Fluffy Scallion Pancakes - Shou Zhua Bing

This shou zhua bing or "hand fluffed pancake" recipe is the amazing spinoff to the more traditional Chinese Scallion Pancake recipe. It has more crispy layers and is lighter and fluffier. The shou zhua bing are seasoned with star anise, Szechuan peppercorns and five spice powder, which provides a sweet spiciness to the background in addition to the scallions and sesame.

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A reader actually brought shou zhua bing to my attention. She was natively from Taiwan, and I had lived in Taiwan for a good year, so I was very surprised I wasn't aware. Thing is, I think I saw street vendors make this kind of pancake, but never knew the term for it. I just assumed the Taiwanese did their scallion pancakes differently.

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What's really unique about the recipe besides the difference in flavor is the method for forming the layers. We've all seen the traditional way of forming layers for scallion pancakes, which includes rolling up a rectangle into a long log and then rolling that log inwards to form a spiral.

With shou zhua bing, you roll out a long piece of dough into log - sort of like a pretzel. You then flatten that log into a 2-inch wide ribbon. You brush the dough with the seasoned roux, which sort of functions like the butter in puff pastry. This roux will be what keeps the layers from sticking to itself and will help the dough puff up afterwards.

Then as you roll this long ribbon, you pull out and stretch the dough making it almost paper thin. This results in super thin layers and more layers as you roll since the dough is being stretched out. What allows this stretch is the oil in the dough. The gluten is more relaxed letting the stretch happen.

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Upon thought though, both kinds scallion pancakes should be light and fluffy and indeed both are, but the shou zhua bing is far lighter and fluffier and that has a lot to do with the roux and how the pancakes are cooked.

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With shou zhua bing, you don't simply pan-fry the pancakes. After both sides are cooked, you take tongs or chopsticks and tear up layers of the pancake exposing the insides. You then scrunch up the pancake, which exposes even more layers and makes the entire pancake fluffier.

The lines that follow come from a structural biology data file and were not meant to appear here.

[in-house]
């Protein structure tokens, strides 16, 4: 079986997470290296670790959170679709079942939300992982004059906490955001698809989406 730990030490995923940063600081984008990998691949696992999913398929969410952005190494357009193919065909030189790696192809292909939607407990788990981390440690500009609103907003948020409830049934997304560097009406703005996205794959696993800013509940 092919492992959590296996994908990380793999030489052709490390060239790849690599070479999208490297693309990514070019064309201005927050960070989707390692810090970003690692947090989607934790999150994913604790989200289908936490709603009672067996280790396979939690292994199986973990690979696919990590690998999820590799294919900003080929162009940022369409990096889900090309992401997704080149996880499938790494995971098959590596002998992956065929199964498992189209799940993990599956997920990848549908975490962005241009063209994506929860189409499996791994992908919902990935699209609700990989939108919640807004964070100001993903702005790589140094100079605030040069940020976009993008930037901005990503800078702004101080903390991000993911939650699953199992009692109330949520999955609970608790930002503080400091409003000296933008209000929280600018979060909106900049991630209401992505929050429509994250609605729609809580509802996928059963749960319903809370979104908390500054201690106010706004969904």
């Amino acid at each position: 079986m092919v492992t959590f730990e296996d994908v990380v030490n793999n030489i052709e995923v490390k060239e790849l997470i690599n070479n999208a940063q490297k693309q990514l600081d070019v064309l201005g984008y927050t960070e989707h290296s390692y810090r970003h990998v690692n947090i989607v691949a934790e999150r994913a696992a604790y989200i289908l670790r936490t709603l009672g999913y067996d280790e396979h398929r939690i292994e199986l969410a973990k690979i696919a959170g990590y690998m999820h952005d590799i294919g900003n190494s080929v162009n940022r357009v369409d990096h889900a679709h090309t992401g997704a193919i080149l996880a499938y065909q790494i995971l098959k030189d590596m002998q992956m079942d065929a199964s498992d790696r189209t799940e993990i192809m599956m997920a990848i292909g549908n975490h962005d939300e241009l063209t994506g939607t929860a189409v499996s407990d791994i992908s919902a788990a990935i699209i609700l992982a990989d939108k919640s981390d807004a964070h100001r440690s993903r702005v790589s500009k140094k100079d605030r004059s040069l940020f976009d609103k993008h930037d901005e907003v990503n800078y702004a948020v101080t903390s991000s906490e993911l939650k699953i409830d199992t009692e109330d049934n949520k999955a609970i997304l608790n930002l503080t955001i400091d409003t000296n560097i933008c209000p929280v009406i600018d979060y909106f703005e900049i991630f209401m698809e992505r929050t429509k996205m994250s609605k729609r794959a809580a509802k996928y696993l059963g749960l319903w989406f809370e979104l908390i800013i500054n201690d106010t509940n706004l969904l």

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Preparing for assembly.

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Scallion Pancakes "Shou Zhua Bing"

(Makes 6 pancakes)

For the dough:

  • 2½ cups all-purpose flour
  • ½ teaspoon salt
  • ¼ cup boiling water
  • ¾ cup cold water

For the roux:

  • 1/4 cup olive oil
  • 2 stalks scallion
  • 2 star anise
  • 1/4 cup all-purpose flour
  • 1/4 teaspoon five-spice powder

To assemble:

  • 2-3 tablespoons olive oil
  • 1/2 cup finely chopped scallions
  • Salt, to taste
  • 2 tablespoons sesame seeds
  • 2 tablespoons Sichuan peppercorns, crushed


For the Dough:

  1. Mix together the flour and salt. Add in the boiling water and mix until combined. Add in the cold water and mix until the flour has absorbed all the water.
  2. On a flour surface, need the dough for about 5 minutes, until it is less sticky and a ball can be formed. Set aside for 30 minutes to one hour.

For the Roux:

  1. Cut scallions into four 2-inch stalks. Score the sides.
  2. Heat olive oil over medium heat and add in the scallions, star anise and five spice powder. Cook for 3-4 minutes, or until fragrant.
  3. Take out the scallions and star anise. Pour hot oil into the flour and stir until there are no lumps. Set aside.


  1. Cut the dough into 6 pieces. Roll each piece into logs about 1-inch in diameter. Using a rolling pin, roll out the logs into 2-inch wide pieces.
  2. Brush on a layer of the roux. Sprinkle over salt, scallions, pepper and sesame.
  3. Starting from one end, start rolling up the dough being sure to stretch the dough as it is rolled.
  4. Stand the dough right side up and press down into a circle with the palm of your hand.
  5. Using a rolling pin, roll out into 1/8-inch disks.


  1. In a dry pan over medium to medium high heat, fry each side of the dough 2-3 minutes or until golden brown.
  2. Using tongs or chopsticks, lift up layers of the pancake and scrunch.